ListN Up: Julian Terrell Otis (February 18, 2022)

ListN Up is a weekly series of artist-curated playlists that offer an intimate sonic portrait of contemporary artists by showcasing the diverse and stylistically varied music that influences their creative practice. 

Julian Terrell Otis is a creative vocalist/improviser, curator, and composer from Chicago, IL. He has been a featured vocalist on works by George E. Lewis, Nicole Mitchell, and Angel Bat Dawid. His interests have led him to championing the vocal works of composers like Julius Eastman and Ben Patterson. He is currently working on his Creative Capital project Resolved: Critiquing Contemporary Music Through Improvised Performance. You can check out his work on Bandcamp!

Hi everyone. My name is Julian Terrell Otis, and I am a tenor vocalist, improviser, and composer from Chicago, Illinois and I’ll be curating this week’s I CARE IF YOU LISTEN ListN Up Playlist. The theme that I chose for this playlist is Afrofuturism, and I have a little bit of a different take on the subject. I feel like Afrofuturism is a continuum of the past, present, and future, colliding together to create my present moment, my now. In each one of the tracks, you’ll either find different aspects of Black life, from the devotional aspects, to the wisdom aspects, to the painful aspects, and also the Revolutionary and celebratory aspects within the artists that I chose. The music represents some pieces that I would like to perform in the future, it represents collaborations with people that I currently work with it, and also samples a little bit of my own work. I’m also a curator as well for a series that I’m starting called the AFRIclassical series with two other collaborators at Elastic Arts in Chicago, and two of the tracks by Renee Baker and Elizabeth Baker are two artists that will be featured in the spring and in the summer. So if you’re ever in Chicago come check us out. I really do hope that you enjoy this playlist: it’s basically my sound world right now, and I hope you leave with a different perspective on Black life, on Afrofuturism, and that you walk away with some wisdom. Yo have a great great great great day. Peace and blessings .

Journey to Satchidananda by Alice Coltrane Turiyasangitananda

Alice Coltrane Turiyasangitananda’s music has the ability to surround you like a sonic hug of comfort for the soul. This particular version for me represents the cross-cultural intersections of devotion and the power of the collective human voice to elevate you to a higher plane. It is the past, present, and future.

Sometimes by Olly Wilson

This track from Olly Wilson is on my bucket list of pieces to perform. This interpretation of Sometimes I Feel Like a Motherless Child is scored for tenor (the amazing William Brown) and tape. Wilson (founder of the Electronic Music Department at Oberlin) uses the extreme reaches of the voice, repetition, interrogation of the words and electronics to bridge the visceral pain of the African American experience with a spirit world that sees, hears, and responds to the cries of its children here on earth.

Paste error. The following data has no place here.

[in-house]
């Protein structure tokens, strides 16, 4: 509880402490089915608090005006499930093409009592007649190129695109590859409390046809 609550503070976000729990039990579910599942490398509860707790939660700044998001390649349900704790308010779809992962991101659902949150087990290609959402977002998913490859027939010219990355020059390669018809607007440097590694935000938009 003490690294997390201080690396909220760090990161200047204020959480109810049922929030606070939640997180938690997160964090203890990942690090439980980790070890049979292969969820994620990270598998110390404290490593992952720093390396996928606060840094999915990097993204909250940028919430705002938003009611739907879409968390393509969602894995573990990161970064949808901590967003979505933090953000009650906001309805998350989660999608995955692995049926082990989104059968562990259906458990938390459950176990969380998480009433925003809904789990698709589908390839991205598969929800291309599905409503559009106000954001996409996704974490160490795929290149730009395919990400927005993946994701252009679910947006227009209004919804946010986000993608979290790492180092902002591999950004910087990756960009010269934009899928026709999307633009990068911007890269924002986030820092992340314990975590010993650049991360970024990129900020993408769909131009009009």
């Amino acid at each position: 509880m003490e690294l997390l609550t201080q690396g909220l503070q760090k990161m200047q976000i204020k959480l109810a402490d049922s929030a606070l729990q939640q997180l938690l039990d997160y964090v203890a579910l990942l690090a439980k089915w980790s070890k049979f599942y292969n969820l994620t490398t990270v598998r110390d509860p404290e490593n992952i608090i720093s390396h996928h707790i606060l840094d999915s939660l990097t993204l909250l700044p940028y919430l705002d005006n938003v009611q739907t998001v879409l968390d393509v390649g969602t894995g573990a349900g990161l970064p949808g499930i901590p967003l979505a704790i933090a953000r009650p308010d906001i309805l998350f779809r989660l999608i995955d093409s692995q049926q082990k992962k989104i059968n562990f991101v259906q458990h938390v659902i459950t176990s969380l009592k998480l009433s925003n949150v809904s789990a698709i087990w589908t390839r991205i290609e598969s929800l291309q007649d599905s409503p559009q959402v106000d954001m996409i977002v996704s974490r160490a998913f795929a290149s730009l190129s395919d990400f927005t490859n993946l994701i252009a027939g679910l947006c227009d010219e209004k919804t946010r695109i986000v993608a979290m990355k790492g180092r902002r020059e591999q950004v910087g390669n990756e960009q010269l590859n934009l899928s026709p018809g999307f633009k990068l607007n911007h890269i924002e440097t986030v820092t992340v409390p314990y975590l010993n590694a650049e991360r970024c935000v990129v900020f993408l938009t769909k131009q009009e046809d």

Mama Bet by Angel Bat Dawid

My dear sista Angel Bat Dawid’s track Mama Bet touches my heart. It uses electronics to usher you into her space world. In this short track, we experience the simplicity of childhood, the difficulty of life, and the practical wisdom laid out to overcome it. Did you get it?

Four Explosions Expanding From the Center by Elizabeth A. Baker

The next track is New Renaissance Artist The Honorable Elizabeth A. Baker’s Four Explosions Expanding From the Center. Her piano playing expresses undulating build-ups to new worlds and sonic explosions that remind me of the speculative world of Octavia Butler’s Parable Series, somewhat familiar and unfamiliar at the same time. But somehow the journey lands the listener comfortably back at home amongst the stars.

Excerpt from Intercession, performed by Julian Terrell Otis, Margaret Morris, and Scott Rubin

This excerpt of Intercession is from a devised work I presented with Margaret Morris and Scott Rubin a few weeks before the pandemic. The piece is an open improvisation for voice, movement, viola, and electronics in response to Anthony R. Green’s Empathy I: Diamond Reynolds, girlfriend of Philando Castile who was killed by police in the Minnesota area.

We Cannot Be Afraid/Kindness Recitation by Renee Baker, performed by Anthony R. Green

We Cannot Be Afraid/Kindness Recitation is a visceral vocal piece that serves as a meditation and sonic physicalization in Anthony R. Green’s interpretation of Renee Baker’s graphic score and instructions. The text inspiration being from a poem, An Ex-Judge at the Bar (Melvin Tolson), one contemplates the ramifications of Lady Justice laughing at the contemplation of a state sanctioned murder. The lynching of a Black man.

New Track by Francis Bebey

I want to wrap up this playlist with a piece by Cameroonian composer, writer, and multi-instrumentalist Francis Bebey. New Track blends the acoustic and electronic to express Black Joy as Declarative, Revolutionary, Trans-National, Traditional, Forward Thinking, and most importantly, Living with a Beat!


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